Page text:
I got this hand while playing with Dad. Should I just quit now? I can’t imagine ever getting a better hand than that.
Here I am on January 23, 2017, starting my first day working for my company at the Columbia Center:
And here’s me on Wednesday, April 6, 2022, when I arrived to clean out my desk. Not to leave the company, but because we’re transitioning to permanent full-time remote work.
As I cleaned out my stuff, I took a few pictures of some of my favorite things in the Seattle office. Here they are, in no particular order.
I’m going to miss all the beauty I got to see on so many trips to and from Seattle.
This week I got the excellent news that this is now my permanent work desk:
My company has decided to save itself a packet by no longer maintaining office space in Seattle. Permanently. My boss hastened to reassure me that my job remained safe, but all Seattle employees on our team would work remotely from here on out.
I’m glad to hear it, but not as unalloyed joyful as I expected. I kind of started looking forward to seeing my Seattle colleagues, even if we didn’t directly work together — sharing baked goods, writing the jokeboard, going for walks at lunchtime — although maybe not so much that final one, given the shocking rise in violent crime in the neighborhood around our office tower. I didn’t want to do it five days a week, but a couple days sounded like a good mental health break from being alone in my apartment.
You know what’s strange? Coming to grips with losing biking as I’ve known it for the last 15+ years feels almost exactly the same as a breakup. Maybe grief is just grief.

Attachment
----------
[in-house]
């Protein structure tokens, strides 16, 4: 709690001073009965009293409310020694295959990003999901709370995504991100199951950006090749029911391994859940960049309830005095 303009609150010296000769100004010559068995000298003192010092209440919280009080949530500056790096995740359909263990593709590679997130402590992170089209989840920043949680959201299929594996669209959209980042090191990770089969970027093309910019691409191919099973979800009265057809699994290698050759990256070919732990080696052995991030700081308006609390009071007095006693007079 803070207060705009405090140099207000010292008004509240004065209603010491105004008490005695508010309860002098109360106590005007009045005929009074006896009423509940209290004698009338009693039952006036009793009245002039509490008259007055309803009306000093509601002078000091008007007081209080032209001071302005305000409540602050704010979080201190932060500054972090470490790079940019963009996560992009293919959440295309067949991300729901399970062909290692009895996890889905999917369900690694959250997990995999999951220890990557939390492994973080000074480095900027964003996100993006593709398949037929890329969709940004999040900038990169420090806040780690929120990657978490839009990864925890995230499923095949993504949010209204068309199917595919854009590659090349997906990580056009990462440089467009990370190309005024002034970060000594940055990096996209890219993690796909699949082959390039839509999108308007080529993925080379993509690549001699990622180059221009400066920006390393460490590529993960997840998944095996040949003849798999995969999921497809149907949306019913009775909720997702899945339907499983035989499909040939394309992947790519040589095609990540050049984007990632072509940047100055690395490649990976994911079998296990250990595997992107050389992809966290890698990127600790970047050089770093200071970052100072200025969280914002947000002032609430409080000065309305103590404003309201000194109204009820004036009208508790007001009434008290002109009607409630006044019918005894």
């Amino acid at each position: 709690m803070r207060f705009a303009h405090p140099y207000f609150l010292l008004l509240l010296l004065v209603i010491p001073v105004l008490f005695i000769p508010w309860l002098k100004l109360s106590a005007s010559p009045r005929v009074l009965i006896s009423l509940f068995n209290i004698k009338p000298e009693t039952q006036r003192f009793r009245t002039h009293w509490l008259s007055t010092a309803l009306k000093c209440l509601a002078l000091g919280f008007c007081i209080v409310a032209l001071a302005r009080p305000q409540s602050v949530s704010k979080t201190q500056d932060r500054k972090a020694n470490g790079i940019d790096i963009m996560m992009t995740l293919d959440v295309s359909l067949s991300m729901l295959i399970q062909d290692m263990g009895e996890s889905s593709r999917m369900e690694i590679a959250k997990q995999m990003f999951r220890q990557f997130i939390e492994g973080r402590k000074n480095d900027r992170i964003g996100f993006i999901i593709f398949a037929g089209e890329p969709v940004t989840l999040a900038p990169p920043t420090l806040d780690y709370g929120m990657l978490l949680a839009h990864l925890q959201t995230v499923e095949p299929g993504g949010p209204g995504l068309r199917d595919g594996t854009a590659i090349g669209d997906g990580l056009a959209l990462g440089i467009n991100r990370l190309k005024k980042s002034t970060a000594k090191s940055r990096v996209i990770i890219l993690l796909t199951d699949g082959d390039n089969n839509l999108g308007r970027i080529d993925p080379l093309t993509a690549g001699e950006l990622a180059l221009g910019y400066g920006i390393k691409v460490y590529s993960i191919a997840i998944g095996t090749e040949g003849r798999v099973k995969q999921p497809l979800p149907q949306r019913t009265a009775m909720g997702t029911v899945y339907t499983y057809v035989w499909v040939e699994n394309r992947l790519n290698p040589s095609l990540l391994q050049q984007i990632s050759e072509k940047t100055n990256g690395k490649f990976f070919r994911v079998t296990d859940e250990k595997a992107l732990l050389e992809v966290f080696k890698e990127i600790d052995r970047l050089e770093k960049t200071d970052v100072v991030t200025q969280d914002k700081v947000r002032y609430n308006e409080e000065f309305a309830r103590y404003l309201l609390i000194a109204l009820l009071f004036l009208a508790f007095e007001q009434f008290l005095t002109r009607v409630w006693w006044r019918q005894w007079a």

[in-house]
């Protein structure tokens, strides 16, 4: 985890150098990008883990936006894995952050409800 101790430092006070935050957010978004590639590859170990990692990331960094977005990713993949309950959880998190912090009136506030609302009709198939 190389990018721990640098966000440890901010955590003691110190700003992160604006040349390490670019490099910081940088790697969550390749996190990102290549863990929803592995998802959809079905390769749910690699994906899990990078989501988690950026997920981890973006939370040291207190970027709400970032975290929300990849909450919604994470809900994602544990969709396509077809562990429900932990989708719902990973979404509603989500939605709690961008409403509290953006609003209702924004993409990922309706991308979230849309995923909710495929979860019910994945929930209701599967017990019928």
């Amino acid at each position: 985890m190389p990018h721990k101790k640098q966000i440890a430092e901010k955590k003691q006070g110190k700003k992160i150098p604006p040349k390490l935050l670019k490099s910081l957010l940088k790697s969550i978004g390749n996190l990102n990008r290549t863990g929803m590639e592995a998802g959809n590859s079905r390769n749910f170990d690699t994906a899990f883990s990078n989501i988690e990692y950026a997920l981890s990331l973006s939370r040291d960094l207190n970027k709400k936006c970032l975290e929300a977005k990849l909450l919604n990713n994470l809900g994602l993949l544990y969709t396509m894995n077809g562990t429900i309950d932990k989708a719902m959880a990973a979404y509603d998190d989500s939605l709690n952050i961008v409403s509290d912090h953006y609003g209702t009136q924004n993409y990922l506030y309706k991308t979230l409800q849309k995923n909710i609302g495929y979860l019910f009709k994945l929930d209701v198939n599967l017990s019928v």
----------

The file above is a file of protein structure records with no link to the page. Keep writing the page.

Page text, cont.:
As I’m processing through this, I have to accept that I’m not ready to be done with being a performance athlete. I’m not ready to say goodbye to my biking buddies. I’m not ready to lose the stability of a routine I’ve maintained in essentially the same form for nearly all my adult life.
Not ready, but able. I can live a happy, fulfilled, joyful, active, healthy life without biking and all its routines.
For more than 15 years, I’ve ridden my bike. It started as a practical move to avoid buying a second car, but over time evolved into more than a hobby; it became a passion, a cornerstone of my identity. For me, bicycling has been a port in the storm, a refuge and relief, a way to meditate and dwell in the present moment and let go of the future, a mental health coping mechanism. It was community, friendship, connection, a regular group of people who I came to know and care about. It was freedom and joy and as close to flying as I could get.
Going through some papers, I found this:
Me: Benji, what do you think this is?
Benji: A CD?
Benji: A VHS?
Benji: That technology is too old for me!
Honestly, it’s probably best that whatever’s on that floppy disk stays there. It is definitely some story I wrote in high school that should never see the light of day again.
Today was an exhausting emotional rollercoaster of a day. Our divorce finalized. I connected with three separate groups of friends. I learned that, very likely, I’ll have to give up biking or my artery will keep getting worse. The cherry blossoms at the UW were beautiful. I guess this is life.